Sick babies denied treatment in DNA row.
Julie Robotham, Medical Editor.
BABIES with a severe form of epilepsy risk having their diagnosis delayed and their treatment compromised because of a company’s patent on a key gene.
It is the first evidence that private intellectual property rights over human DNA are adversely affecting medical care.
Deepak Gill, head of neurology at the Children’s Hospital at Westmead, said he would test at least 50 per cent more infants for the SCN1A gene – which would diagnose the disabling Dravet syndrome – if the hospital could conduct the test in-house.
But rights to the gene are controlled by the Melbourne-based Genetic Technologies, which has already threatened to stop public hospitals testing for breast cancer gene mutations, and the hospital will not risk a similar problem.
Specialists are sending blood samples to Scotland, and only babies whose seizure patterns closely resemble Dravet syndrome are tested. This means children with slightly different symptoms may be treated with the wrong medicines for months, potentially retarding their development.
“It’s frustrating that we can’t get the test done readily,” Dr Gill said. “If we could include it as part of the work-up, we could identify them early.”
At present the diagnosis is often delayed until the child is 12 to 18 months old. This is after the optimum time for treatment with strong drugs that are unsuitable for most babies with epilepsy but are used for infants with Dravets to control severe seizures that can damage the brain. Standard childhood epilepsy medications are ineffective with Dravets and may worsen it, Dr Gill said.
The situation comes amid growing concern among doctors and medical researchers over the ethics of granting private ownership to human DNA. A Senate inquiry announced this month will investigate the effects of gene patenting on health-care.
SCN1A is the most important epilepsy gene discovered, Dr Gill said, and is abnormal in about 70 per cent of children with Dravet syndrome, which affects about one in 30,000 babies – almost 10 per cent of infant epilepsy cases.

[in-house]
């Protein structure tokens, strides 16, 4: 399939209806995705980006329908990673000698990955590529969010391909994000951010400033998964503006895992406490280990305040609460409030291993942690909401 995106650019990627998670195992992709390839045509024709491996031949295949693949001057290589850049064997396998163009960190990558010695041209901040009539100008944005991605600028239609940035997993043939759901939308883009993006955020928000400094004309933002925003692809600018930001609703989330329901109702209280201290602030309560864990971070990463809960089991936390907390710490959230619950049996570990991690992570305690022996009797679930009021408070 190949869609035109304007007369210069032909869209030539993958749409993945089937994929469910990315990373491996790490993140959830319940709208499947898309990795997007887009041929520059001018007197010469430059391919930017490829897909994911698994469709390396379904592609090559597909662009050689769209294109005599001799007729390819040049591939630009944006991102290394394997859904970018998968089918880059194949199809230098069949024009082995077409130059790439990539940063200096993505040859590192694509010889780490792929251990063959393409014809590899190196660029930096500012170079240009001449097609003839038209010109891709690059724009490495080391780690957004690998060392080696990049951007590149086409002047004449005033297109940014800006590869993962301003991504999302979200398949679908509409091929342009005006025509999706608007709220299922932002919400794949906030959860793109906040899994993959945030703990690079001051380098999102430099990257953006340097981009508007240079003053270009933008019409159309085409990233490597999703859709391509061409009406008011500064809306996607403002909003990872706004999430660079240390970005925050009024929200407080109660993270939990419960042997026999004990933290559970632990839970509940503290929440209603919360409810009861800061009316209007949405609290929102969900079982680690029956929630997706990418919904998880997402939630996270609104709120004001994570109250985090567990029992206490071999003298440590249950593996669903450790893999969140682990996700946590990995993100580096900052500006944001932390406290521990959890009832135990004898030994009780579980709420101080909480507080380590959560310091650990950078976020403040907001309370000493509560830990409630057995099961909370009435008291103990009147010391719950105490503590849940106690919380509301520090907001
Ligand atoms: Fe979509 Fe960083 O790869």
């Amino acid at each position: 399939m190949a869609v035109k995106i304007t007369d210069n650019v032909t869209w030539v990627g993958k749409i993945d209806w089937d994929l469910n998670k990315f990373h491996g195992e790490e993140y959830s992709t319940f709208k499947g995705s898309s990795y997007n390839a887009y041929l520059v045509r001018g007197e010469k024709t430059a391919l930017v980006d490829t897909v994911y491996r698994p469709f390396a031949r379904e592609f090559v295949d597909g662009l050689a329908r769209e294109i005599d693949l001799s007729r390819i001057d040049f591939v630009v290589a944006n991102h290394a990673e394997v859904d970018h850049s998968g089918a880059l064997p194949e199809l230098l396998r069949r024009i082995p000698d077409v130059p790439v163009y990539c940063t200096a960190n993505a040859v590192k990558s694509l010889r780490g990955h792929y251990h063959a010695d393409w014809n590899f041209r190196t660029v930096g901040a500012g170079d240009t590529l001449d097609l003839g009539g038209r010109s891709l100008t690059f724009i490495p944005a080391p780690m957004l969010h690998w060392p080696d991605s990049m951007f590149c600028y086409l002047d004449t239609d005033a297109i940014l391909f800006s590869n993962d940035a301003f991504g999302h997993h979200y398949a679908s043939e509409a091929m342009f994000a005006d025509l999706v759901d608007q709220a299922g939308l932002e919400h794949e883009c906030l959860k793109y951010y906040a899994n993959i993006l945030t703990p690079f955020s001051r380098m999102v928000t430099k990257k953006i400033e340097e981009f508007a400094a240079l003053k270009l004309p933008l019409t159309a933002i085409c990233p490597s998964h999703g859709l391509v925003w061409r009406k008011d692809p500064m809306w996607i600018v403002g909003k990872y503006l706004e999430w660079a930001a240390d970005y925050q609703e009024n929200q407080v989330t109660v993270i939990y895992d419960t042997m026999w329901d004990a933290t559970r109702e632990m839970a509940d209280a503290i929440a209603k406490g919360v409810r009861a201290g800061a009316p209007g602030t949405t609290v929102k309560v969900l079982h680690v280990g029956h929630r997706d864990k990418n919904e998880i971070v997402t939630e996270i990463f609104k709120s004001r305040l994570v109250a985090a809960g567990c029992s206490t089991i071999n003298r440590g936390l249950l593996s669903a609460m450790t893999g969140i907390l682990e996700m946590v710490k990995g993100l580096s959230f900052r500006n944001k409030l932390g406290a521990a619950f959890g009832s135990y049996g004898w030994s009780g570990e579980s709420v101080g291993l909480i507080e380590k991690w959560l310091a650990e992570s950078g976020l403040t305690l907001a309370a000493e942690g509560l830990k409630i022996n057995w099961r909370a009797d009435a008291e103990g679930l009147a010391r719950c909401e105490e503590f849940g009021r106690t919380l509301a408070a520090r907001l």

About one in 20 children have a seizure when they develop a fever, though only a minority had epilepsy, Dr Gill said.
The Scottish laboratory conducts SCN1A testing for all of Britain. Dr Gill said the price of the test – about $1800 – was similar to that offered by Genetic Technologies, but he had more confidence in the expertise of the Scottish laboratory, run by a pediatric neurologist.
Dr Gill said patenting the gene “may have helped initially to define and produce the test, but in 2008 it’s not helping kids right now to access the test”.
John Christodoulou, director of the Western Sydney Genetics Program, based at the same hospital, said his laboratory could not risk SCN1A testing in case Genetic Technologies – which licenses the gene patent from an Adelaide biotechnology firm, Bionomics – later barred him from testing or imposed a prohibitive royalty.
Genetic Technologies caused an uproar last month when it threatened to sue hospitals that test for breast cancer genes.It is reviewing that position.
Mervyn Jacobson, a founding director of the company, said, “The question is, are public hospitals allowed to break the law and breach patents granted by the Australian Government?”
While in principle the company would insist on its rights, in practice it would be prepared to negotiate, he said. “We don’t need to necessarily enforce them against publicly funded institutions.”
He was unaware of an earlier approach by Dr Christodoulou to ask how the company would view the establishment of public SCN1A testing, made to a previous management team.
Luigi Palombi, an intellectual law expert from the Australian National University, said legislation needed to be revised to prevent patenting of human genes.
“Why should these people have a patent over DNA, and over treatment?”